e-space
Manchester Metropolitan University's Research Repository

    Knowing your ABCs: extending the assessment of stimulus-response (S-R) and cognitive-mediation (C-M) beliefs

    Turner, Martin ORCID logoORCID: https://orcid.org/0000-0003-1975-5561, Chadha, Nanaki and Wood, Andrew (2022) Knowing your ABCs: extending the assessment of stimulus-response (S-R) and cognitive-mediation (C-M) beliefs. PLoS One, 17 (6). e0269928-e0269928. ISSN 1932-6203

    [img]
    Preview
    Published Version
    Available under License Creative Commons Attribution.

    Download (601kB) | Preview

    Abstract

    Recently, researchers have proposed four superordinate emotion beliefs that supposedly influence emotion regulation and emotion reactivity. Two of these proposed emotion beliefs are captured in the cognitive mediation beliefs questionnaire (CMBQa), namely stimulus-response (S-R) generation beliefs and cognitive mediation (C-M) change beliefs. The remaining two proposed emotion beliefs, C-M generation beliefs and S-R change beliefs, are yet to be operationalised in psychometric form. It is important to validate measurement for all four emotion beliefs in order for them to be used in research and practice. The current paper reports the development and initial validity testing of the CMBQb (studies 1-3), which concerns only C-M generation beliefs and S-R change beliefs, and then tests the four-factor structure of the combined CMBQa (S-R generation, C-M change) and CMBQb (C-M generation, S-R change): the CMBQc (study 4). Some support was found for the four-factor structure of the CMBQc, with factor analyses revealing good fit to the data with a four-factor solution. Also, scores indicating greater C-M generation and change beliefs, and lower S-R generation and change beliefs, were related to more adaptive, and less maladaptive, emotion regulation tendencies. In addition, there was some evidence that greater C-M change beliefs, and lower S-R generation and change belief, were related to better affective and emotion reactivity outcomes. Implications of the CMBQc for research and practice are discussed within the context and emotion regulation science, and cognitive behavioural psychotherapy.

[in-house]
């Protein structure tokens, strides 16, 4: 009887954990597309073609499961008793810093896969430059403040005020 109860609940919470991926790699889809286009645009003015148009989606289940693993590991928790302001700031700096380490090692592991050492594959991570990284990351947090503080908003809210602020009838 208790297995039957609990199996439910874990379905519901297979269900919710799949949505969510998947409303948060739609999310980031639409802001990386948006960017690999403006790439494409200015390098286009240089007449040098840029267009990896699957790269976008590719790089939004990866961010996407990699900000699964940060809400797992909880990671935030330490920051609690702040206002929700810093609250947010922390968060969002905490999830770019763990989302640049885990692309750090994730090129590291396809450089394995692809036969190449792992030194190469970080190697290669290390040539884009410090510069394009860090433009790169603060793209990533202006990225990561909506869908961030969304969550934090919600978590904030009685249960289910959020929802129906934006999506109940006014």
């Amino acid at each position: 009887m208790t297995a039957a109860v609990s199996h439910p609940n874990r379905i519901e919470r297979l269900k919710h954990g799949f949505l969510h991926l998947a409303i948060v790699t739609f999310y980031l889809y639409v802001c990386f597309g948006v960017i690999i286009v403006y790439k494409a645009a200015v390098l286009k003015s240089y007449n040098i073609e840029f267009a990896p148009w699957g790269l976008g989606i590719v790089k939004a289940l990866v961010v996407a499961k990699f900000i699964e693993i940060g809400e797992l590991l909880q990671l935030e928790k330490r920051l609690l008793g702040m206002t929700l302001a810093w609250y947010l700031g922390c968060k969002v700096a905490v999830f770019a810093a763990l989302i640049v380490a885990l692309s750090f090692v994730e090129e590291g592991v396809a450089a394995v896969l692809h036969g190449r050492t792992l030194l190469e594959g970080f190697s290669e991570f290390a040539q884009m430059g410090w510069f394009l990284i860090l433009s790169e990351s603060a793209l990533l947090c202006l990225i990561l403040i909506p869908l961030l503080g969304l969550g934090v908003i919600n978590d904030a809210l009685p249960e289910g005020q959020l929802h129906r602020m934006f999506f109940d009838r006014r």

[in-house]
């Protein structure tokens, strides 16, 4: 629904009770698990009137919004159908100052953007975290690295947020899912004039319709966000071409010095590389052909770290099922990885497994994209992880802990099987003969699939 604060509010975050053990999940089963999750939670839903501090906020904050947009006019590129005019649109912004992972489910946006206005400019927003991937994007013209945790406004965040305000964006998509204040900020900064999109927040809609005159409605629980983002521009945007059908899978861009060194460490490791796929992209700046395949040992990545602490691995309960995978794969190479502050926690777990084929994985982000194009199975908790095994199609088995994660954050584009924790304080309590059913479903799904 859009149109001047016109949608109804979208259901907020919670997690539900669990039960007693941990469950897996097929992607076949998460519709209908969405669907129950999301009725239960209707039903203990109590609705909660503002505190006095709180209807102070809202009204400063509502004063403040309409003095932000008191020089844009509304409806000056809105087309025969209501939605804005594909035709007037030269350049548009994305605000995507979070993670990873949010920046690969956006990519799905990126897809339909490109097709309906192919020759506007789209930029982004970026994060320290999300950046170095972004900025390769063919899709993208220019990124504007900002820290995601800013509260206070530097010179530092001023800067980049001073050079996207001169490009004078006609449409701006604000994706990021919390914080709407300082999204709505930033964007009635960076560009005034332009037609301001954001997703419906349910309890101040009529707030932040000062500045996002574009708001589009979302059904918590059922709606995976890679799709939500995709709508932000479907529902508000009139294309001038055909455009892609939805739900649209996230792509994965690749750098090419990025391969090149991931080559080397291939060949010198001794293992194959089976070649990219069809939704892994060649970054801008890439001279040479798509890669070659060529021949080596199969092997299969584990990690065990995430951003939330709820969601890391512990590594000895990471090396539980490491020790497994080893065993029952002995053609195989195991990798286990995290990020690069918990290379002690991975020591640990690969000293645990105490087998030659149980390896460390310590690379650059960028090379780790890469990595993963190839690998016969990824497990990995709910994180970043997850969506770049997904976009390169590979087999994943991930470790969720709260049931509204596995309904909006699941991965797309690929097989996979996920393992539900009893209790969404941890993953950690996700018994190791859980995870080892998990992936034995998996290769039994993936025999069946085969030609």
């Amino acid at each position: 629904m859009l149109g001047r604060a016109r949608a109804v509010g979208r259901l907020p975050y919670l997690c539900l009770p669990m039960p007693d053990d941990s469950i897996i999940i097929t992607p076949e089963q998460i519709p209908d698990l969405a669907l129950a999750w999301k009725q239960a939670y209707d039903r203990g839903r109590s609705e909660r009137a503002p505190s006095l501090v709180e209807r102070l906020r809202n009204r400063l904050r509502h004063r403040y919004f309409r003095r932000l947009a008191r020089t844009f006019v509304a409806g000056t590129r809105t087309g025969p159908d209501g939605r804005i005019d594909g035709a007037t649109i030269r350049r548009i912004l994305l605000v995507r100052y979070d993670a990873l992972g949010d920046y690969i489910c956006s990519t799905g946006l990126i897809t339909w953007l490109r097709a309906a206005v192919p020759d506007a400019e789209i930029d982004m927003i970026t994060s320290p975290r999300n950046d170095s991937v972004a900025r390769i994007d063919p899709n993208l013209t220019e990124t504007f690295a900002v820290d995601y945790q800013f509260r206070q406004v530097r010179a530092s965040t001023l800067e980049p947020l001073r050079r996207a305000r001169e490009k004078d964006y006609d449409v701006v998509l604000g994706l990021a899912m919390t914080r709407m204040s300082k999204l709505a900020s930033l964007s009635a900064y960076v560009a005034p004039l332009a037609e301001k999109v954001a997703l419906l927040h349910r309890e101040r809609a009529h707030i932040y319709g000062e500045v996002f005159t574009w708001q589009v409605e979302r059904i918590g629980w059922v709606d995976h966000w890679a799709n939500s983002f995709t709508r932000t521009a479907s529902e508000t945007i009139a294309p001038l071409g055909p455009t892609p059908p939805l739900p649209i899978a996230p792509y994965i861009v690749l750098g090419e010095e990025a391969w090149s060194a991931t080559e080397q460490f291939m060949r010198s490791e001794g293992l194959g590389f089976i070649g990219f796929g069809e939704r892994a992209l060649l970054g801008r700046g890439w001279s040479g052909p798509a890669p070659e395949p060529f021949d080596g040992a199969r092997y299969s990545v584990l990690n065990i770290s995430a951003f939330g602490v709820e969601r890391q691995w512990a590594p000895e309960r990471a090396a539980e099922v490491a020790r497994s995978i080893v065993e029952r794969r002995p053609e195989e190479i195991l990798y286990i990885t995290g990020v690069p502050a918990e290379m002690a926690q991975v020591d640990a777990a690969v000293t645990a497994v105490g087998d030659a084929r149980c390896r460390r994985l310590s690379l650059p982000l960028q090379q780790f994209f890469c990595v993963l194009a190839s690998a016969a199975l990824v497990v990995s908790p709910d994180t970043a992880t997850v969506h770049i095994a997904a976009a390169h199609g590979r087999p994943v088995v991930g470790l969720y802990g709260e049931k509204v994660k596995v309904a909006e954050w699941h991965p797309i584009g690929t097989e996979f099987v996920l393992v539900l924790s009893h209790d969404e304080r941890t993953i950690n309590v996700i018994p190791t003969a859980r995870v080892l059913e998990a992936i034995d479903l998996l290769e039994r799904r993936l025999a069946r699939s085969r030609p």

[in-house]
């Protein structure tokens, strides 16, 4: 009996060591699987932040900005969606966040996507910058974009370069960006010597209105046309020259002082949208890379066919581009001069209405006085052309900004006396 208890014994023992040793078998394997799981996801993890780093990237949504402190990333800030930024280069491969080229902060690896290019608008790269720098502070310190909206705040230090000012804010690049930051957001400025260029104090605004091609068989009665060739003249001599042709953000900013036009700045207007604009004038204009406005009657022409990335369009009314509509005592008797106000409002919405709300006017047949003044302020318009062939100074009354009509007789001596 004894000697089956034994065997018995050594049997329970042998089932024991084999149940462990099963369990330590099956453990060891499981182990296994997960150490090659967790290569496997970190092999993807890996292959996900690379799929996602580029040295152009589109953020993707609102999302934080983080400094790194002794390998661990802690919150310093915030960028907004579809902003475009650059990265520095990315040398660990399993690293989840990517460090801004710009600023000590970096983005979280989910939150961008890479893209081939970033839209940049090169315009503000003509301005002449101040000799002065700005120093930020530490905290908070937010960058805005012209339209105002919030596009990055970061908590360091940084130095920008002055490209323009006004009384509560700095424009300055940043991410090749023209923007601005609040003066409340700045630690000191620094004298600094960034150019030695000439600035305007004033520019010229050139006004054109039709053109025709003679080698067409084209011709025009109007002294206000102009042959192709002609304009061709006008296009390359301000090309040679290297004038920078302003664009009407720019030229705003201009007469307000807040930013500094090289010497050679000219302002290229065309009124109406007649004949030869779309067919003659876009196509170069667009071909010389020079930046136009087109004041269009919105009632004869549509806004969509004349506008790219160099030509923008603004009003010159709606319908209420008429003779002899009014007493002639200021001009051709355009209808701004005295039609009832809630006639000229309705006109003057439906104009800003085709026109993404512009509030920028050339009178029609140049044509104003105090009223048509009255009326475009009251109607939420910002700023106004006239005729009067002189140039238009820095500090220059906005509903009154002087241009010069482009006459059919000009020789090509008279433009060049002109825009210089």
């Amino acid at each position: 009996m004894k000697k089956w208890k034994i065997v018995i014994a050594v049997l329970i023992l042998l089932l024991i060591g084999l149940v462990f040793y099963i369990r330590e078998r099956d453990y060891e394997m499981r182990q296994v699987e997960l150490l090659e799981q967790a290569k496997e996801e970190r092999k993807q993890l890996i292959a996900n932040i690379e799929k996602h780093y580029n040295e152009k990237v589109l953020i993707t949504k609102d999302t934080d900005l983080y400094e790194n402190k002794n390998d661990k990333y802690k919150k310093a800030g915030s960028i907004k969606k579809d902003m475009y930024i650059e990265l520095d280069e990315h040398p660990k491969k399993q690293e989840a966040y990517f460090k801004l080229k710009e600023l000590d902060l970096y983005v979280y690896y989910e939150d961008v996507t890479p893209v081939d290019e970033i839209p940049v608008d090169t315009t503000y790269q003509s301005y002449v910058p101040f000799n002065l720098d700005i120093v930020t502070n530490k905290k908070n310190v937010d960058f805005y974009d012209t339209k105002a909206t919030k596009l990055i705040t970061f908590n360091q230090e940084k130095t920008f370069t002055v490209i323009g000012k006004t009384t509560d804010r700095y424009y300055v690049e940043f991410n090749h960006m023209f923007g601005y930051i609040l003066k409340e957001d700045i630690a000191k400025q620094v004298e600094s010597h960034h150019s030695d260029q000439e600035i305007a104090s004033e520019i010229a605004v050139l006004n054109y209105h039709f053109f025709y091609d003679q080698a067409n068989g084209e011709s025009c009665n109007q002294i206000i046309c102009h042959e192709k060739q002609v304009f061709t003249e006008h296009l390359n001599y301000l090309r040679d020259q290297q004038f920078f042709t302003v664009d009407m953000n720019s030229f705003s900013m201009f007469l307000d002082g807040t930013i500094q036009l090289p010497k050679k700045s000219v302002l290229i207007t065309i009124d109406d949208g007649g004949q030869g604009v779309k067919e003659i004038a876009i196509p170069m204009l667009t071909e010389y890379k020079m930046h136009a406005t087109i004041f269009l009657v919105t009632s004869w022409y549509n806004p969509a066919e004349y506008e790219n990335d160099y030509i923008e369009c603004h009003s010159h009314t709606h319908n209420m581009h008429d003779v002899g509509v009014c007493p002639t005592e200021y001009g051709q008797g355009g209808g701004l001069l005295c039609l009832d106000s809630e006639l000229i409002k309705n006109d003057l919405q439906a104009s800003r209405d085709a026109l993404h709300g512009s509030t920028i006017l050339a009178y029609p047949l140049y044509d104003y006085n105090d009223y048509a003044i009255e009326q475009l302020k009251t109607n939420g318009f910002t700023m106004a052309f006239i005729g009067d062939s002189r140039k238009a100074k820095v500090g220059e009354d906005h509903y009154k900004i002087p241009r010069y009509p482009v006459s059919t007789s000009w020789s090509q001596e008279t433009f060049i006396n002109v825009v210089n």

Impact and Reach

    Statistics

    Activity Overview
    6 month trend
    38Downloads
    6 month trend
    47Hits

    Additional statistics for this dataset are available via IRStats2.

    Altmetric

    Actions (login required)

    View Item View Item